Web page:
By Soulskill from Slashdot's why-see-a-doctor-when-you-could-see-facebook department
New submitter Ted_Margaris_Chicago
sends a report from Reuters indicating Facebook will be adding healthcare features to their social network
.The company is exploring creating online "support communities" that would connect Facebook users suffering from various ailments. A small team is also considering new "preventative care" applications that would help people improve their lifestyles. In recent months, the sources said, the social networking giant has been holding meetings with medical industry experts and entrepreneurs, and is setting up a research and development unit to test new health apps. Facebook is still in the idea-gathering stage, the people said.
The article notes two reasons in particular that spurred Facebook to this course of action. First, the day that Facebook let people share their organ donor status, the U.S. saw a 21-fold increase in people registering to be organ donors. Second, they noticed users with chronic conditions had a tendency to search Facebook for advice.Read Replies (0)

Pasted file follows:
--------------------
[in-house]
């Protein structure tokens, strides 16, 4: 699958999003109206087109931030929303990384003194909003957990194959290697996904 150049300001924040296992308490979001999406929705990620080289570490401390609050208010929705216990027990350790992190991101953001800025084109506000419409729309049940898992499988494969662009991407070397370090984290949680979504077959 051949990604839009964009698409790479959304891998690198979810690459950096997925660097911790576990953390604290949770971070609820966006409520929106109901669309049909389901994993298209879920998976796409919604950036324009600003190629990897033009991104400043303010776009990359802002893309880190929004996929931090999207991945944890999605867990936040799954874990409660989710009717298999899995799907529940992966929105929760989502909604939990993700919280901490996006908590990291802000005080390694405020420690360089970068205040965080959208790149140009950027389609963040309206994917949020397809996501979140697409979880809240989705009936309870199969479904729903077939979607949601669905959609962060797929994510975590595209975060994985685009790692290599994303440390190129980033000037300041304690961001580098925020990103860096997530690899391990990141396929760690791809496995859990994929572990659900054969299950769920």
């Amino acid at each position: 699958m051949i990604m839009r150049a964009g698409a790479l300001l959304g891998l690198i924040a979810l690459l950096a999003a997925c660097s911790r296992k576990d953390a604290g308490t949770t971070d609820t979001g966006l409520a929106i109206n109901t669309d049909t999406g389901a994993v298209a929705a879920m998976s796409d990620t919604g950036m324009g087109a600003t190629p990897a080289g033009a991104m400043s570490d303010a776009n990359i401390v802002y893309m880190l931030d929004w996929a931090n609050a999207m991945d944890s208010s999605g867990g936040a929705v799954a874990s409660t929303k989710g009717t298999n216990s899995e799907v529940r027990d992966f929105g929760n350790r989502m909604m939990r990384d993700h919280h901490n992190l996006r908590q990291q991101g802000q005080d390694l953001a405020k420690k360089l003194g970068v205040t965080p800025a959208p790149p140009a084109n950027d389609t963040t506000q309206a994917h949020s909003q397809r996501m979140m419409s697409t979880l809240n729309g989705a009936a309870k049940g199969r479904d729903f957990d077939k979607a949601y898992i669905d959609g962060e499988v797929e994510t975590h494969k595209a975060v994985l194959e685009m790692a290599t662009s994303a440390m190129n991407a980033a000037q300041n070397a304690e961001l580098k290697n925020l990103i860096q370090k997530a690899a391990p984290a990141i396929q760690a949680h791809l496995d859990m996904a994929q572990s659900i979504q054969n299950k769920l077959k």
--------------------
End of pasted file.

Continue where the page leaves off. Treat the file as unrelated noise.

By timothy from Slashdot's setting-aside-whether-you-like-particular-users department
writes with a link to the Daily Dot's "comprehensive analysis of hundreds of police raids and arrests made involving Tor users in the last eight years," which explains that "the software's biggest weakness is and always has been the same single thing: It's you
." A small slice: In almost all the cases we know about, it’s trivial mistakes that tend to unintentionally expose Tor users.
Several top Silk Road administrators were arrested because they gave proof of identity to Dread Pirate Roberts, data that was owned by the police when Ulbricht was arrested. Giving your identity away, even to a trusted confidant, is always huge mistake.
A major meth dealer’s operation was discovered after the IRS started investigating him for unpaid taxes, and an OBGYN who allegedly sold prescription pills used the same username on Silk Road that she did on eBay.
Likewise, the recent arrest of a pedophile could be traced to his use of “gateway sites” (such as Tor2Web), which allow users to access the Deep Web but, contrary to popular belief, do not offer the anonymizing power of Tor.
"There's not a magic way to trace people [through Tor], so we typically capitalize on human error, looking for whatever clues people leave in their wake," James Kilpatrick, a Homeland Security Investigations agent, told the Wall Street Journal.Read Replies (0)